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Title: Anti-cyclic Citrullinated Peptide as an early and accurate laboratory marker for the diagnosis of Rheumatoid Arthritis (RA) and the prevalence of HLA-B27 among Ankylosing Spondylitis patients in Ghana
Authors: Sakyi, Samuel Asamoah
Issue Date: 15-Jun-2010
Abstract: Rheumatoid Arthritis (RA) and Ankylosing Spondylitis (AS) are two of the most common autoimmune diseases. This study aimed to obtain the best biomarker for early and accurate diagnosis of RA, determine the prevalence of HLA-B27 among AS patients in Ghana, and examine if there is dyslipidaemia and oxidative stress among them. A total of one hundred and sixty-seven (167) subjects were recruited for this cross sectional study from October 2006 to June 2008. They were made up of one hundred and two (102) RA and sixty-five (65) AS subjects. Both groups were recruited from the orthopaedic departments of Komfo Anokye Teaching Hospital (KATH), Korle-Bu Teaching Hospital (KBTH) and from subjects visiting MEDILAB centres nationwide with laboratory requests to investigate rheumatoid conditions. Those who were confirmed with either RA or AS and consented were recruited. Fifty (50) healthy blood donors with similar age and sex distribution as the subjects were recruited as control group. After ethical approval and informed consent had been obtained, information on socio-demographic characteristics and medical history were obtained from standardized questionnaires which was administered to them and through their medical records. Rheumatoid Factor (RF)-latex and its isotypes (RF-IgA and RF-IgM) were assayed and compared with anti-CCP as specific markers for early diagnosis of RA in Ghana. HLA-B27 was assayed to determine its prevalence among AS subjects. Lipid profile, Tumour Necrosis Factor-α (TNF-α) and Erythrocyte Sedimentation Rate (ESR) were estimated to determine the presence of dyslipidaemia and inflammation among AS and RA subjects. To evaluate the presence of oxidative stress, MDA and vitamin C were also determined among RA and AS subjects. Out of 102 RA subjects, Sensitivity was highest for RF-IgM test (58.45%) followed by anti-CCP antibody (54.34%), RF-latex (52.48%) and RF-IgA tests (28.51%). Specificity of 96.67% was obtained for anti-CCP, 69.52% for RF-IgM, 63.12% for RF-latex and 51.75% for RF-IgA. RA and AS subjects had a higher mean level of total cholesterol (TC) 5.88 ± 0.06 mmol/l. The difference between the RA and AS subjects’ cholesterol level and that of the control was significant (p<0.001) with a significant (r2= 0.0619, p= 0.002) positive correlation between serum triglycerides levels of AS and RA patients and that of the control. RA and AS subjects exhibited a slightly higher mean level of triglycerides 0.88 ± 0.16 mmol/l as compared to 0.56±0.05 mmol/l of controls. The difference between the subjects triglycerides levels and that of the control was significant (p<0.001). The mean HDL level for the patients was significantly lower (p<0.001) as compared to that of the control. The mean LDL level indicates a significantly higher (p<0.001) value as compared to that of the controls with a significant (r2= 0.0619, p= 0.002) positive correlation between serum triglycerides, total cholesterol, HDL and LDL of RA subjects. A significant (p<0.001) atherogenic ratios i.e. TC/HDL-C and LDL-C/HDL-C were observed among the subjects and controls. Out of 65 AS subjects examined there were four (4) HLA-B27 positives representing 4.6%, three (3) of the HLA-B27 positives were males, the mean Bath Ankylosing Spondylitis Disease Activity Index (BASDAI) score was 44.7/100. Forty-eight (48) AS patients had sacroilitis in their x-ray reports. None had a family history of AS or any extra-articular manifestations. TNF-α level among RA and AS patients were 11.87 ± 0.30 pg/ml and 13.11 ± 0.50 pg/ml respectively as compared to normal control of 5.70 ± 0.48 pg/ml whiles the mean ESR for AS was 34.64 ± 1.87 mm/hr and that of RA was 24.67 ± 1.87 mm/hr as compared to 9.23 ± 0.91 mm/hr of controls. The mean MDA level for AS subjects was 0.75 ± 0.03 mmol/l and that of RA subjects was 1.57± 0.06µmol/l as compared to normal controls of 0.58 ± 0.02mmol/l. MDA levels had a significant correlation with the serum levels of vitamin C. Vitamin C was 0.85 ± 0.03mmol/l for AS subjects and 0.95 ± 0.02mmol/l for RA subjects as compared to 1.12± 0.01µmol/l of control. This study has demonstrated that anti-CCP has the highest specificity and that the combination of anti-CCP and RF-IgM assay are highly specific and moderately sensitive for diagnosing RA, making this combination of autoantibodies a powerful tool in the serologic assessment of RA in Ghana. The presence of anti-CCP at disease onset means that they have a high positive predictive value of 100, a negative predictive value of 22.6 with 4.98 and 0.68 as positive and negative likelihood ratios respectively, predict the development of erosive joint lesions and the detection of these antibodies can therefore be used in clinical practice to help plan a therapeutic strategy. Findings from this study further showed that HLA-B27 is present in some AS patients. The BASDAI scores and other clinical features clearly denote the presence of the disease with moderate disease activity. Dyslipidaemia is present in early RA and AS subjects, and that proinflammation and inflammation markers plays a pivotal role in the development of atherosclerosis as evidenced in the increase in TNF-α, ESR and a more atherogenic lipid profile, thereby increasing cardiovascular risk. Increased oxidative stress is evidenced by raised MDA and decreased vitamin C and that lipid peroxidation is a giant distracter in RA and AS.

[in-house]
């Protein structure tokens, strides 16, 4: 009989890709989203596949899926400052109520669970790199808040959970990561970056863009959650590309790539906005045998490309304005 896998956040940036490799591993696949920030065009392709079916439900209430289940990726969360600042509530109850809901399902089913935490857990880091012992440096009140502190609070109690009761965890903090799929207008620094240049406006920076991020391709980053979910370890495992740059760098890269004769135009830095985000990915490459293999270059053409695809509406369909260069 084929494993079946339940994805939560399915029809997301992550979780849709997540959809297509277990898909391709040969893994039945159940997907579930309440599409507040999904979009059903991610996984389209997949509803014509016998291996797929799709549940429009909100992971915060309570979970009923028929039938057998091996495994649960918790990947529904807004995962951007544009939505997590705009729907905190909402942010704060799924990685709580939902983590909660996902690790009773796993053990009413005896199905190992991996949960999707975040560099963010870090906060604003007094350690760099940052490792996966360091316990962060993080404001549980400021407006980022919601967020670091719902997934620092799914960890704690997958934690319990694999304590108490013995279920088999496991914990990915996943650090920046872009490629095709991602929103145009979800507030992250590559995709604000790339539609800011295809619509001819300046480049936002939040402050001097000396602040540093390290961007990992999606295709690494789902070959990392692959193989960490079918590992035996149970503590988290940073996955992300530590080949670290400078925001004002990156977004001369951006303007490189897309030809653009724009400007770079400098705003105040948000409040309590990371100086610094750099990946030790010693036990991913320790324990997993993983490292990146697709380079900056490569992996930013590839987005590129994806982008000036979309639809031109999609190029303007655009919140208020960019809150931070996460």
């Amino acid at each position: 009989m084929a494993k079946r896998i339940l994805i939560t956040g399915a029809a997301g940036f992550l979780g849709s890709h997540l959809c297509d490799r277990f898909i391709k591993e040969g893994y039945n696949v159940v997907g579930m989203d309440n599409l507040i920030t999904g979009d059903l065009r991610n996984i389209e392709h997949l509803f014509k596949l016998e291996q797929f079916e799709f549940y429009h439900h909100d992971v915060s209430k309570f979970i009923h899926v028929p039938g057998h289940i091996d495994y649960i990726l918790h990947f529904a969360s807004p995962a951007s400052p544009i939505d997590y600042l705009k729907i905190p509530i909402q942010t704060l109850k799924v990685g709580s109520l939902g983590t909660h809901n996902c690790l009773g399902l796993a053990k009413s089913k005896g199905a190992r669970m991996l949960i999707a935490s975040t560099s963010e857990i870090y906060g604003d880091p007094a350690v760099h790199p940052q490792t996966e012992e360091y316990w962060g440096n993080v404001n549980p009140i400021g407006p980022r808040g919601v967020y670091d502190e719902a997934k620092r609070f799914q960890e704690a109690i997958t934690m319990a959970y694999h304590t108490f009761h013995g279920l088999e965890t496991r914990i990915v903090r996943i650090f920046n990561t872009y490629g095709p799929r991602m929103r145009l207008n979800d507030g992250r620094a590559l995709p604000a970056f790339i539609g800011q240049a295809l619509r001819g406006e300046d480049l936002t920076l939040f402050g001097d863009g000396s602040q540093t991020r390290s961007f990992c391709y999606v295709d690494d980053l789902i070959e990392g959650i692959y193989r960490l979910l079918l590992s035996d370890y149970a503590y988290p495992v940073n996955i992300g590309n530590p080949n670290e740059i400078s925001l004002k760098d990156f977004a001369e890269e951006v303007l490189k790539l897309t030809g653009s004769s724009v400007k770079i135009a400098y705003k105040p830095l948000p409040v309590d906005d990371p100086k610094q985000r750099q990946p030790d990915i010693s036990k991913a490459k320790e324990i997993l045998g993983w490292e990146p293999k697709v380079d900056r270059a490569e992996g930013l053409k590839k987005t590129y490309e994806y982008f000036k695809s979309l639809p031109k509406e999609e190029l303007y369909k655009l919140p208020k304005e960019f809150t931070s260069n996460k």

Description: A thesis submitted to the Board of Postgraduate Studies, Kwame Nkrumah University of Science and Technology, Kumasi, in partial fulfilment of the requirements for the award of the Degree of Doctor of Philosophy in Immunology, 2010
URI: http://hdl.handle.net/123456789/3966
Appears in Collections:College of Health Sciences